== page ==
Varioptic Liquid Lens For Phone Cameras

Varioptic and Sunny Optics announced last week that they were making the Varioptic Arctic 416 autofocus oil and water lens available in high-end camera phones. The oil and water lens, which has no moving parts, replaces traditional mechanical lens focusing systems.


(Oil and water lens uses electrowetting)

The Varioptic oil and water lens uses a phenomenon called "electrowetting" to focus the system. A water droplet is deposited on a metal substrate covered by an insulating layer. The voltage applied to the substrate modifies the contact angle of the droplet. A liquid lens uses two liquids with the same density; one is an insulator while the other is a conductor. The variation of voltage leads to a change of curvature of the liquid-liquid interface, which in turn leads to a change of the focal length of the lens.

Liquid lenses have many advantages over their mechanical counterparts, including ruggedness (no moving parts), faster response, excellent optical quality, wide operating temperature range and very low energy consumption (ideal for small mobile devices).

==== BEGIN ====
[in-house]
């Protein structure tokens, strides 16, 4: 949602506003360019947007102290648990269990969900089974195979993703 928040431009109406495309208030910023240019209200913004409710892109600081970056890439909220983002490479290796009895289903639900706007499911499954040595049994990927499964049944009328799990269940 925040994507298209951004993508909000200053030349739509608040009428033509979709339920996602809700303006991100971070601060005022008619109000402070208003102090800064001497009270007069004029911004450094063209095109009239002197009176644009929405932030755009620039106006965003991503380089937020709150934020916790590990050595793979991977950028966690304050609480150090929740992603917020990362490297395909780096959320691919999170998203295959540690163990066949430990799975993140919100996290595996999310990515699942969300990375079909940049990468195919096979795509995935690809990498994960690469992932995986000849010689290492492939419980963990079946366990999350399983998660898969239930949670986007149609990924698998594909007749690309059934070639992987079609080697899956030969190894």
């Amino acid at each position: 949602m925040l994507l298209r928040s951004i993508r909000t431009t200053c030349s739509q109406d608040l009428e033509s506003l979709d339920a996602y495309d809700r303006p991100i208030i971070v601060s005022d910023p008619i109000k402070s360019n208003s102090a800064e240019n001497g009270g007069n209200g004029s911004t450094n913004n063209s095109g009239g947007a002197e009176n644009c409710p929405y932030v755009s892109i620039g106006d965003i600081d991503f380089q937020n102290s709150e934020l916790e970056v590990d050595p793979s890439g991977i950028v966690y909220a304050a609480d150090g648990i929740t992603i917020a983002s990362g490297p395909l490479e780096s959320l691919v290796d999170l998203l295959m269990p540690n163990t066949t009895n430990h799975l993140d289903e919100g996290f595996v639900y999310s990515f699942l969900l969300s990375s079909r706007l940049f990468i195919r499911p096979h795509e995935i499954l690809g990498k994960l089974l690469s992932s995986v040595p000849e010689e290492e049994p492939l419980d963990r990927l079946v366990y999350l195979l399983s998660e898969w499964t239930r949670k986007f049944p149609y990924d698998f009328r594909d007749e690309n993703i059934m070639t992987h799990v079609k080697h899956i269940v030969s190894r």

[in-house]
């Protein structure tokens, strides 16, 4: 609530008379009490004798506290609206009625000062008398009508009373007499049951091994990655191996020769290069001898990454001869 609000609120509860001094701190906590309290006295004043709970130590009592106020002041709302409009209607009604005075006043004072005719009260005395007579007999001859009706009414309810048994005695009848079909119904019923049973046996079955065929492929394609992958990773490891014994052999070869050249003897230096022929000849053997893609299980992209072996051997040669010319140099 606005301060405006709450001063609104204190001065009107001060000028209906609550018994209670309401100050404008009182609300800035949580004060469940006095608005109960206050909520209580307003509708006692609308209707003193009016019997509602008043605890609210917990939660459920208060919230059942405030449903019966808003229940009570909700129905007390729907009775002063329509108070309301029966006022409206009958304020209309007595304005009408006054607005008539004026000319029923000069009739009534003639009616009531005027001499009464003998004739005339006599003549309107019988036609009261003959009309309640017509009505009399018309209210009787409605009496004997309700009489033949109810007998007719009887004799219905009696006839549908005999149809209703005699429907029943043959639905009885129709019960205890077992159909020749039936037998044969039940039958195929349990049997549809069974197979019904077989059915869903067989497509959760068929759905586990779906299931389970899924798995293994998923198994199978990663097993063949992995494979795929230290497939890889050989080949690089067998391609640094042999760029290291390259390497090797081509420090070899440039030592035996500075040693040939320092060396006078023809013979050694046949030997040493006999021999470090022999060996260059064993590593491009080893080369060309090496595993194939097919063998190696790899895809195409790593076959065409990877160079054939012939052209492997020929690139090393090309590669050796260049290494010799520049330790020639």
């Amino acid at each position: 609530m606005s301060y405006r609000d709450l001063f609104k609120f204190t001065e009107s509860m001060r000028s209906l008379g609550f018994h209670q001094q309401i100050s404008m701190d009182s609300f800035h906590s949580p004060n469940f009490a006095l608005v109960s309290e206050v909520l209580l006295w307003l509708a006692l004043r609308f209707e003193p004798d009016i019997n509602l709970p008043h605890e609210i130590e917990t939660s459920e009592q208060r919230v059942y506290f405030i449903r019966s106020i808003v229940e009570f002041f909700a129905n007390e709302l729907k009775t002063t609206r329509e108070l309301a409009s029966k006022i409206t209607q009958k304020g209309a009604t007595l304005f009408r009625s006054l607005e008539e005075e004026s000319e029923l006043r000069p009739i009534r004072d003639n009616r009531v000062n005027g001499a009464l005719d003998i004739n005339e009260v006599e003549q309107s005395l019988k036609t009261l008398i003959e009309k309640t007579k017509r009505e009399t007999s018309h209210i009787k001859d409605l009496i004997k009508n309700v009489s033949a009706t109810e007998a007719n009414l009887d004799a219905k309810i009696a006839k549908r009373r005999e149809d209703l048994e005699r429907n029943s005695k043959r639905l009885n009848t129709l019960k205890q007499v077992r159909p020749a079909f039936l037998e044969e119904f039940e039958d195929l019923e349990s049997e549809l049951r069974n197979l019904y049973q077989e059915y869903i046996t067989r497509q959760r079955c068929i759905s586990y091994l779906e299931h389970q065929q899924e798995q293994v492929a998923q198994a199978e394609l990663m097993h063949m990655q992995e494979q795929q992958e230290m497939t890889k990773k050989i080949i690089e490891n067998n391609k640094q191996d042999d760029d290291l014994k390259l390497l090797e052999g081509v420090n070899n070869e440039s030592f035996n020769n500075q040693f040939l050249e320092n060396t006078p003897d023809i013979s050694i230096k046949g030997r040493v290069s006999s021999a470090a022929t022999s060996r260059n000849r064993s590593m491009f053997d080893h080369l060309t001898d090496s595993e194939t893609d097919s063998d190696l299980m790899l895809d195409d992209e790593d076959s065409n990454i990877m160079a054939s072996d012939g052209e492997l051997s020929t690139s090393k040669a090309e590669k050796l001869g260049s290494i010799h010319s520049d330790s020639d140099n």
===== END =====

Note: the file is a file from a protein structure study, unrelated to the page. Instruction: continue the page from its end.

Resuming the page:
Science fiction fans have been waiting for this since Frank Herbert wrote about oil lenses in his 1964 classic Dune:

Paul lay ... in a slit of rock high on the shield wall rim, eye fixed to the collector of a Fremen telescope. The oil lens was focused on a starship lighter exposed by dawn in the basin below them.
(Read more about oil lens from Dune)

Philips is also working on this technology (there may be some patent fights involved); see Philips FluidFocus: Variable Focus Fluid Lens. Varioptic is ramping up production in (where else) Shanghai and expects to produce 100,000 lenses per month in addition to the production in its plant in Lyon, France. Read more in the 2MP Autofocus Camera Module with Varioptic Liquid Lens press release and Varioptic comes into focus with liquid phone camera lenses.

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